The x-ray photoelectron spectroscopy (XPS) studies of the CF were carried out using a ULVAC-PHI VersaProbe II spectrometer (ULVAC-PHI, Inc., Chigasaki, Kanagawa, Japan) with monochromatic Al Kα radiation (hν = 1486.6 eV), a power of 50 W, and a beam diameter of 200 μm. Atomic concentrations were determined from survey spectra using the method of relative elemental sensitivity factors. The binding energies (B.E.) of the photoelectron lines (C1s, O1s, N1s) were determined from high-resolution spectra taken at an analyzer transmittance energy of 23.5 eV and a data acquisition density of 0.2 eV/step. For decomposition of the photo peal, we used a Gaussian Lorentzian mix function and a linear background subtraction. XPS analysis of the modified fabrics was performed immediately after surface modification.

2.6. In-Plane Shear Strength Tests

In-plane shear strength of the composites was determined according to ASTM D 3846–02 using 80 × 10 × 4 mm samples at a crosshead speed of 1.3 mm/min. For the tests, a Zwick/Roell Z020 universal test machine (Zwick Roell Group, Ulm, Germany) was used. Compressive load was applied to a notched specimen of uniform width to measure the shear strength. The specimen was loaded edgewise in a supporting jig of the same description as that referenced in ASTM D 695 for testing thin specimens. A failure of the specimen occurs in shear between two centrally located notches machined halfway through its thickness and spaced a fixed distance apart on opposing faces. The distance between the notches was 6.5–8 mm.

2.7. Mechanical Tests

A Zwick/Roell Z020 universal test machine equipped with 1 and 20 kN sensors and a contact strain measurement system MultiXtens was used for mechanical tests. Tensile tests were performed in accordance with ISO 527:2009 for 110 × 10 × 2 mm samples and the flexural tests were performed in accordance with ISO 14125:1998 for 110 × 10 × 2 mm samples at a span length of 80 mm. Cross head speed during the tests was 10 mm/min. Five samples were tested for each type of composites in each test. Composite structure was investigated using a VEGA 3 TESCAN scanning electron microscope ((TESCAN ORSAY HOLDING, a.s., Brno–Kohoutovice, Czech Republic)) in a backscattered electron image mode. For the scanning electron microscopy (SEM) test, all specimens were sputter coated with a thin layer of carbon (10–15 nm) to provide the electrical conductivity of the samples.

2.8. Dynamic Mechanical Analysis

A Dynamic mechanical analyzer DMA Q800 (TA Instruments, New Castle, DE, USA) dynamic mechanical analyzer was used in these investigations. Specimens approximately 2 mm wide, 2 mm thick and 45 mm long were used for the DMA tests. The measurements were performed using a double cantilever clamp at a frequency of 1 Hz and deformation of 0.1%, in a temperature range from 30 to 220 °C and the heating rate was 2 °C/min.

3. Results and Discussion

3.1. Polysulfone Solution

Due to the high melt viscosity of the main part of high-performance thermoplastic polymers, the forces exerted on the fibers during melt impregnation are extremely high and may cause fiber damage [45]. The viscosity of the polymer solution is much lower than that of the melt, which allows it to impregnate the fabric uniformly and increase the wettability of the fibers. Another important advantage is that, unlike the melt impregnation, solution impregnation can be carried out at room temperature, followed by removal of the solvent at elevated temperatures. Therefore, solution impregnation can be considered as the preferred method to prepare high performance composites based on a soluble high performance thermoplastic [46,47]. The main disadvantage of this approach is removing the solvent after impregnation. Incomplete removal may produce voids that have a deleterious effect on the mechanical properties of the composite. Obtaining composites with the best set of properties is possible only if the minimum amount of residual solvent is reached. The results of the solvent evaporation at various temperatures obtained by thermogravimetric analysis are presented in Figure 2. It was found that the kinetics of solvent removal strongly depend on the measurement temperature. The results show that the higher the temperature, the faster the TGA curve reaches a plateau, and if at 80 °C, intense mass loss (evaporation of the solvent) lasts about 110 min, then at 100 °C and 120 °C, the time to the plateau decreases to 50 and 25 min, respectively. It was found that drying at 80 °C did not completely remove the solvent, and its residual ratio was about 2 wt %, while, at higher temperatures, the solvent could be completely removed.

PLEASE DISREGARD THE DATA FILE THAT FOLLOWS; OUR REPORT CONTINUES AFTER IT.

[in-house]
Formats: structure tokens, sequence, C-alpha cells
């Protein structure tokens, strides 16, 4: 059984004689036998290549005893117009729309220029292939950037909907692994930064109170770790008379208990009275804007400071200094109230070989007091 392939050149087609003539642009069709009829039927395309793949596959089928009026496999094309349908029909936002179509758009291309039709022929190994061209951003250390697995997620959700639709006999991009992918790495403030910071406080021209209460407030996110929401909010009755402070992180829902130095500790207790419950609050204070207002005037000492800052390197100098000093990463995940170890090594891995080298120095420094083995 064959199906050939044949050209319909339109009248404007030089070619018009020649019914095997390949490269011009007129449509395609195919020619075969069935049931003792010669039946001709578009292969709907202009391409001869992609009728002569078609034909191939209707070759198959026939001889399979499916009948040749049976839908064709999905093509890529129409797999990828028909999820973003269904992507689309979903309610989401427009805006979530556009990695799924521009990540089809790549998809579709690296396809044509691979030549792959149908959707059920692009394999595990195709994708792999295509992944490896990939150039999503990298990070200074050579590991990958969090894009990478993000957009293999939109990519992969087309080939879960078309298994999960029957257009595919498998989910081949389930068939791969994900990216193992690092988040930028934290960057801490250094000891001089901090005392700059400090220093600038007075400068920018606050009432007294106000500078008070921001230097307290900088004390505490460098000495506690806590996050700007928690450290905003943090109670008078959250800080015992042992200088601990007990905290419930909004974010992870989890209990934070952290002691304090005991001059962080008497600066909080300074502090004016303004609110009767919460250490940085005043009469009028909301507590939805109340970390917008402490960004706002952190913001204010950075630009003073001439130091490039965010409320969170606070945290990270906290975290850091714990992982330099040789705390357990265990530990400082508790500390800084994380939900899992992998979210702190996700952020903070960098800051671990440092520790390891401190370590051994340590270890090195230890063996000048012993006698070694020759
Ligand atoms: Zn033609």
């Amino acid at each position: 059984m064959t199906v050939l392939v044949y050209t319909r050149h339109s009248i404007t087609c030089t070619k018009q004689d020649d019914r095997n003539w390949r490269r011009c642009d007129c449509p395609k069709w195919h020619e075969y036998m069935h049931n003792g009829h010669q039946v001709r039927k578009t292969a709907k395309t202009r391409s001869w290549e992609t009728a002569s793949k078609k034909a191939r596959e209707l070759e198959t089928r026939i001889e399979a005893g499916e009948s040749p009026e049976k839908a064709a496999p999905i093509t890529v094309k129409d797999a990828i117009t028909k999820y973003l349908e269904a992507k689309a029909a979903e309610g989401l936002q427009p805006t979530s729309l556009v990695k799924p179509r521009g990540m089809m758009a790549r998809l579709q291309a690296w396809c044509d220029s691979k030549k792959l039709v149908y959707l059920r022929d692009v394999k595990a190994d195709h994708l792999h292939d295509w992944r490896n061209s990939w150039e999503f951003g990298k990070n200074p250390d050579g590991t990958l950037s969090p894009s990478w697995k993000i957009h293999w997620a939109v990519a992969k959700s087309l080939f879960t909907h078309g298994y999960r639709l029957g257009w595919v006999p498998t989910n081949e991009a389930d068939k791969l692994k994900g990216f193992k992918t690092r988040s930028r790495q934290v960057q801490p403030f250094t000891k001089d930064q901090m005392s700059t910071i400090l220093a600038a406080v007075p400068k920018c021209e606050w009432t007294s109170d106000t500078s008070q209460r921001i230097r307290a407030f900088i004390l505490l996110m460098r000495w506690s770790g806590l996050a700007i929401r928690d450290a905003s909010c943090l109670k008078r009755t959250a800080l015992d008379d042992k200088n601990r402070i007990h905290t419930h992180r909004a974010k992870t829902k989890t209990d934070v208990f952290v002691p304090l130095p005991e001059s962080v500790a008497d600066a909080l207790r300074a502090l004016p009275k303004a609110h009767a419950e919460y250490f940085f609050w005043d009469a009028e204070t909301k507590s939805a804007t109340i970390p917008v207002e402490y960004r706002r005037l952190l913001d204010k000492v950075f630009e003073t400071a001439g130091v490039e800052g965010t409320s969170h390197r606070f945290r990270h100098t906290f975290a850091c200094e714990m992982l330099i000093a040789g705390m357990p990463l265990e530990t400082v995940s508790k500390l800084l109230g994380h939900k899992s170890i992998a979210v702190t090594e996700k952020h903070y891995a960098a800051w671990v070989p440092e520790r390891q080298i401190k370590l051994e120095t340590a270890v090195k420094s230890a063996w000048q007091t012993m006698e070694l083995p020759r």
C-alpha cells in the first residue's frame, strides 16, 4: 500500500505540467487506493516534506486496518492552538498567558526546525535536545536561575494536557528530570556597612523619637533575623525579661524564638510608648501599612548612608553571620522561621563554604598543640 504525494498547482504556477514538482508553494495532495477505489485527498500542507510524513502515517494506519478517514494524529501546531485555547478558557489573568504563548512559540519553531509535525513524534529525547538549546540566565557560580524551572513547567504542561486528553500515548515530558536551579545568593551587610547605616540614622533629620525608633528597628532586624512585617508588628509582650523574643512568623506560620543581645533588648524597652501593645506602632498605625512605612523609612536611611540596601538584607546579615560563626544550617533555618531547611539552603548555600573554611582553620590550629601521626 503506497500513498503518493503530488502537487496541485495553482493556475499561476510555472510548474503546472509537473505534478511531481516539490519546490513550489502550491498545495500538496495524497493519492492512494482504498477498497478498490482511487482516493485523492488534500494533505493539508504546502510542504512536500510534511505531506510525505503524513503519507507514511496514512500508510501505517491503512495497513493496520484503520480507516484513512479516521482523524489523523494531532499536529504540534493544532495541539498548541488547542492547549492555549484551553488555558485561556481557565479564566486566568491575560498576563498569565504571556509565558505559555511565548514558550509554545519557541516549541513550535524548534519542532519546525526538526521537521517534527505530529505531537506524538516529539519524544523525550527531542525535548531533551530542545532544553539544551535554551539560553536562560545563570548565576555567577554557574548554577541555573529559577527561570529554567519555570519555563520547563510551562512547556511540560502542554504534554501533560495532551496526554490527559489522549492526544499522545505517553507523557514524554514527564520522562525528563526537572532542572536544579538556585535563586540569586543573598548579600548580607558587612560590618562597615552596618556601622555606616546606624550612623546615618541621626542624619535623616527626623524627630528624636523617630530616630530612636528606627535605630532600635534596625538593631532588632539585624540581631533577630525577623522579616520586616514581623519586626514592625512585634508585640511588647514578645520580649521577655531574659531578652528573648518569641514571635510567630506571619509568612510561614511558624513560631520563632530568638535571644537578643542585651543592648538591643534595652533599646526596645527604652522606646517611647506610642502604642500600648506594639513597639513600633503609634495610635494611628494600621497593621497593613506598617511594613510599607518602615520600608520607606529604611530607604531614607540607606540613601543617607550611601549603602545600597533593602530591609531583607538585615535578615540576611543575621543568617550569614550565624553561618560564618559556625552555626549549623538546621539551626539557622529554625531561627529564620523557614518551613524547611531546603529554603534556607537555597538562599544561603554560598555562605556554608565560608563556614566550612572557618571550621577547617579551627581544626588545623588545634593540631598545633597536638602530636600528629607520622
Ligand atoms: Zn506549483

These results were further confirmed by FTIR spectroscopy of the PSU after various treatments. Figure 3 shows the FTIR spectra of pure PSU after compression molding at 340 °C (designated as the neat polymer (340 °C)); the polymer that was dissolved in N-methyl-2-pyrrolidone, dried at 100 °C, and compression molded at 340 °C (solution (dried at 340 °C)); and also the dissolved polymer just after drying at 100 °C (solution (dried at 100 °C)). Among the many observed peaks, a peak at 1690 cm−1 was chosen as the reference, which corresponds to C=O bond oscillations [48,49]. This peak can be associated with the presence of residual solvent in the sample or partial oxidation of the polymer during one or another treatment. It should be noted that during compression molding, there is no significant oxidation of the polymer, as evidenced by the low intensity of the peak at 1690 cm−1 for the pure PSU after compression molding at 340 °C, therefore in this case, we associated this peak with the presence of residual solvent. The FTIR results for the just dried PSU solution showed that the peak for the C=O bond oscillations had a rather high intensity, but after compression molding of the same sample, a noticeable decrease in the intensity of this peak occurred, which confirms the additional removal of the solvent during the compression molding. Therefore, it can be concluded that the residual solvent content in the final composites is very low and will not affect the composites’ mechanical and other performance properties. Any noticeable changes or appearance of new peaks in the FTIR spectra of the PSU samples after various treatments were not found.